5. Renee Anne April 17, 2013 at 11:10 am #

    Woo-hoo for coming back to the US. I think I’d feel a little out of whack about Maura’s school, too. It sounds like a wonderful school…and we all remember how schools in the US can be. ::sigh::

  6. Siobhan Wolf April 17, 2013 at 12:27 pm #

    Good luck with your time remaining and also with the move. Just a little heads up, there isn’t really proper summer in the Seattle area, I’m sorry to say. And to my mind, the roads are a lot more narrow there than they are in the midwest.

    • phoebz4 April 17, 2013 at 12:31 pm #

      The roads cannot possibly be narrower than Ireland’s. My friend here who is from Seattle would agree with me 😉 Heck, we found British roads to be huge compared to Ireland’s.

  7. Nayad April 17, 2013 at 4:17 pm #

    Oh, I love Seattle! And I go there sometimes! So I approve of this choice. It’s beautiful there. 🙂

    • phoebz4 April 17, 2013 at 4:44 pm #

      Ooooo! You may show up? I’ll start a bail money fund.

      • Nayad April 17, 2013 at 4:51 pm #

        This is one of those self-fulfilling dealies where you say that about bail money and then my response to you gets me put in jail, yeah? 😉

      • phoebz4 April 17, 2013 at 5:01 pm #

        Well…if you want it to. We could even hit nearby Canada, make it an International Incident!

      • Nayad April 17, 2013 at 5:05 pm #

        Okay, now this is getting good!

      • phoebz4 April 17, 2013 at 5:16 pm #

        Go big or go home.

  8. Mary C. April 17, 2013 at 5:19 pm #

    Two of the reasons I started reading your blog was because of the issues of raising a child with special needs, the other was the fact that you are an American living in Dublin. I too have lived in Dublin and still have family and friends there. I love it there!
    But there are some things to look forward too when you arrive back in the States…no more immersion water heaters/hot press, no more electric showers with a trickle of water coming down, no more freezing cold toilet seats, cheaper gas, makeup, clothes, coffee to go, DVD/blue rays! Lets face it it will be less expensive in general! And no one giving you that backhanded compliment, “God, you’re not at all like an American!”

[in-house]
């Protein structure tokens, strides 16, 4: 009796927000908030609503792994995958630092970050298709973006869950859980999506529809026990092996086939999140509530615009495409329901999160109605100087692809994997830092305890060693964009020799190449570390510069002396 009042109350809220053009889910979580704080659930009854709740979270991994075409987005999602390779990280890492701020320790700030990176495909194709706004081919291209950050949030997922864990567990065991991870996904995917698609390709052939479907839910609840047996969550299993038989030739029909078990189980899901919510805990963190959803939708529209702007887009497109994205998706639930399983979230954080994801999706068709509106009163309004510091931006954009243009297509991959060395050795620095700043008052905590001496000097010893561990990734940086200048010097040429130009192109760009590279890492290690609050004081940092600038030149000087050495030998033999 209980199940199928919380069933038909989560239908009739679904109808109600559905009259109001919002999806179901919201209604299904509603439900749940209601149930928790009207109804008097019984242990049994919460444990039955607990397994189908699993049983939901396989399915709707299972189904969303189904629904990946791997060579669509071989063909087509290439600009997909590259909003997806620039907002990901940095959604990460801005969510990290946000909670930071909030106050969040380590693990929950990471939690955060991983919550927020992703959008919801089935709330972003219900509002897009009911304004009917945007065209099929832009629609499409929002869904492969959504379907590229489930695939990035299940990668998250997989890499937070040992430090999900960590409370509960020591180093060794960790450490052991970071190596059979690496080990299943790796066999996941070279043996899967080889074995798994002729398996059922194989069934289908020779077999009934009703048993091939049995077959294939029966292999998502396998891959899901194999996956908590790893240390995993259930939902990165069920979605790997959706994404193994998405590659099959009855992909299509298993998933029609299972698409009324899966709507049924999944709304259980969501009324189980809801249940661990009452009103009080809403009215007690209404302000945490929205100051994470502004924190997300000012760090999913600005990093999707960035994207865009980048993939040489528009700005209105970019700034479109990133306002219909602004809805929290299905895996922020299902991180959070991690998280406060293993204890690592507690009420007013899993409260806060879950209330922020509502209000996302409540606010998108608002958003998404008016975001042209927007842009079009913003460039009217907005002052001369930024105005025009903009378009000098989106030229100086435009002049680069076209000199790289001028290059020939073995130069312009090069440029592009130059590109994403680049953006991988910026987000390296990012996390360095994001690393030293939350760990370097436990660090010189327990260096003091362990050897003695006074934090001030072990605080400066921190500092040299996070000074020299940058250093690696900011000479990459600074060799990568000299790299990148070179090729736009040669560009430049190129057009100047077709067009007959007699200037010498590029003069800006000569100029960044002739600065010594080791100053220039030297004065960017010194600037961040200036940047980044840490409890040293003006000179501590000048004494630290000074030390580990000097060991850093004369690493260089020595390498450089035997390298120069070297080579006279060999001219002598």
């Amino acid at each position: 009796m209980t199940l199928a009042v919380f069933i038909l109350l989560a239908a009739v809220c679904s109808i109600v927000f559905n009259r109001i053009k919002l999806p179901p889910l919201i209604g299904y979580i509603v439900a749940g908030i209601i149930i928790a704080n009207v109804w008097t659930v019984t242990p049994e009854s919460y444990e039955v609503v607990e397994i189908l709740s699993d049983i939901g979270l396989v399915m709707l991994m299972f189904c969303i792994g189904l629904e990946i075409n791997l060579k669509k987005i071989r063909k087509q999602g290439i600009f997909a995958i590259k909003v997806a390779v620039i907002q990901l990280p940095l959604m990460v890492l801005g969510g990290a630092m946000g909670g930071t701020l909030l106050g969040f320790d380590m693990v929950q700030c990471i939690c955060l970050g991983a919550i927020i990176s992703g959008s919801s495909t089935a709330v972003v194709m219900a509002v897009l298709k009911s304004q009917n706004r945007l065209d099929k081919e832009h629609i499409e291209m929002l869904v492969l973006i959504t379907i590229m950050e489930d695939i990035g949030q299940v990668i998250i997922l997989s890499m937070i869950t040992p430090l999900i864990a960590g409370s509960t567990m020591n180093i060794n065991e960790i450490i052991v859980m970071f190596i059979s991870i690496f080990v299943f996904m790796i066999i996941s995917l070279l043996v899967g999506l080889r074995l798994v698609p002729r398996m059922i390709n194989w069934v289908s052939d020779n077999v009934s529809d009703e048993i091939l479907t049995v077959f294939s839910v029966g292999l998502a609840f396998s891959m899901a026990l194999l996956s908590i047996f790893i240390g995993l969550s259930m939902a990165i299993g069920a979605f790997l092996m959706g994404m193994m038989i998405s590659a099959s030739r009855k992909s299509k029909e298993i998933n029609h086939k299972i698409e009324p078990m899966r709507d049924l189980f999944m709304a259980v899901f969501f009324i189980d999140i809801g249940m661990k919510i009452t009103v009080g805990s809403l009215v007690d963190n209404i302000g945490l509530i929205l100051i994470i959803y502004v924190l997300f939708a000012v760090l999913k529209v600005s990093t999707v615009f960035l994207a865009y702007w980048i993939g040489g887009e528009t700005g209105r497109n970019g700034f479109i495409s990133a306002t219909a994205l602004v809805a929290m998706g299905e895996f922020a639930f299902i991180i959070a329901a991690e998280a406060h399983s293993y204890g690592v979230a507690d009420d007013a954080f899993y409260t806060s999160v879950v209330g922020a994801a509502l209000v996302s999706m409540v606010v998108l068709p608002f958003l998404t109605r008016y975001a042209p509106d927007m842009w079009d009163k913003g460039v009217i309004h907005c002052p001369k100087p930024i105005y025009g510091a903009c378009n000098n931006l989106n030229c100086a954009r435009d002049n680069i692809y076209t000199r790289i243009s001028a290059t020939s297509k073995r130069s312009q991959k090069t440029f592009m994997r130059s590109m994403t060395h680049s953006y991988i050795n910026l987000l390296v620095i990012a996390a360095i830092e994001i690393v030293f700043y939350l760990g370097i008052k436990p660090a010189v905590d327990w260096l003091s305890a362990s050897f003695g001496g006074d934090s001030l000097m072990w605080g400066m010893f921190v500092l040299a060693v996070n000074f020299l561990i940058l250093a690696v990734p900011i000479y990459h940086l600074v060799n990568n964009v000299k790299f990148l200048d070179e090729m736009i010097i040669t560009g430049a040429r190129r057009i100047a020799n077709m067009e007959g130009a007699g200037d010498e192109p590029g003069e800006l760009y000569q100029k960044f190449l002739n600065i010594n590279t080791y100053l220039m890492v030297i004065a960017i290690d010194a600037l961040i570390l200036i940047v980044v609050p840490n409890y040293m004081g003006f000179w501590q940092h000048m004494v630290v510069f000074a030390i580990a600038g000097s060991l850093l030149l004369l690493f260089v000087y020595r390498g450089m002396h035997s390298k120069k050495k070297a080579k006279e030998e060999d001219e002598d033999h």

9. Heidi McNulty April 18, 2013 at 4:18 pm #

    Hi, i’ve read your blog and never commented, but I have lived in Seattle my entire life and am happy to answer any questions you may have. I have three children and live in NE Seattle (very close to University of Washington and the University Village). My husband grew up on Capitol Hill and I grew up on Bainbridge island. My kids go to amazing local public schools (though I am not familiar with what’s available for children with special needs but i’d be happy to do a little asking around). My husband also attended and my mother taught at fantastic local Catholic schools as well. We absolutly LOVE Seattle and I can tell you it is an amazing place to raise a family. You get all the benefits of a large city with mountains, lakes, Puget sound right at your doorstep. Anyway, feel free to contact me if you need any info….

    • phoebz4 April 19, 2013 at 3:30 am #


  10. Chris April 28, 2013 at 11:13 am #

    I also live in the Seattle area and have a son with Special needs. Feel free to contact me too, if you have any questions about the area. We do have a little bit of a summer, and the mountains are breathtaking! 🙂

    • phoebz4 April 30, 2013 at 4:26 pm #


  11. Permission Slips May 1, 2013 at 1:19 pm #

    I can vouch for Seattle’s summers. Most of us live here all year, just waiting for those three stellar months (July, August, September). The fall is lovely, too, until it begins raining, and springtime here is definitely underrated. We get green and flowers earlier than most other places in the states. Happy packing, and best of luck in your transition back.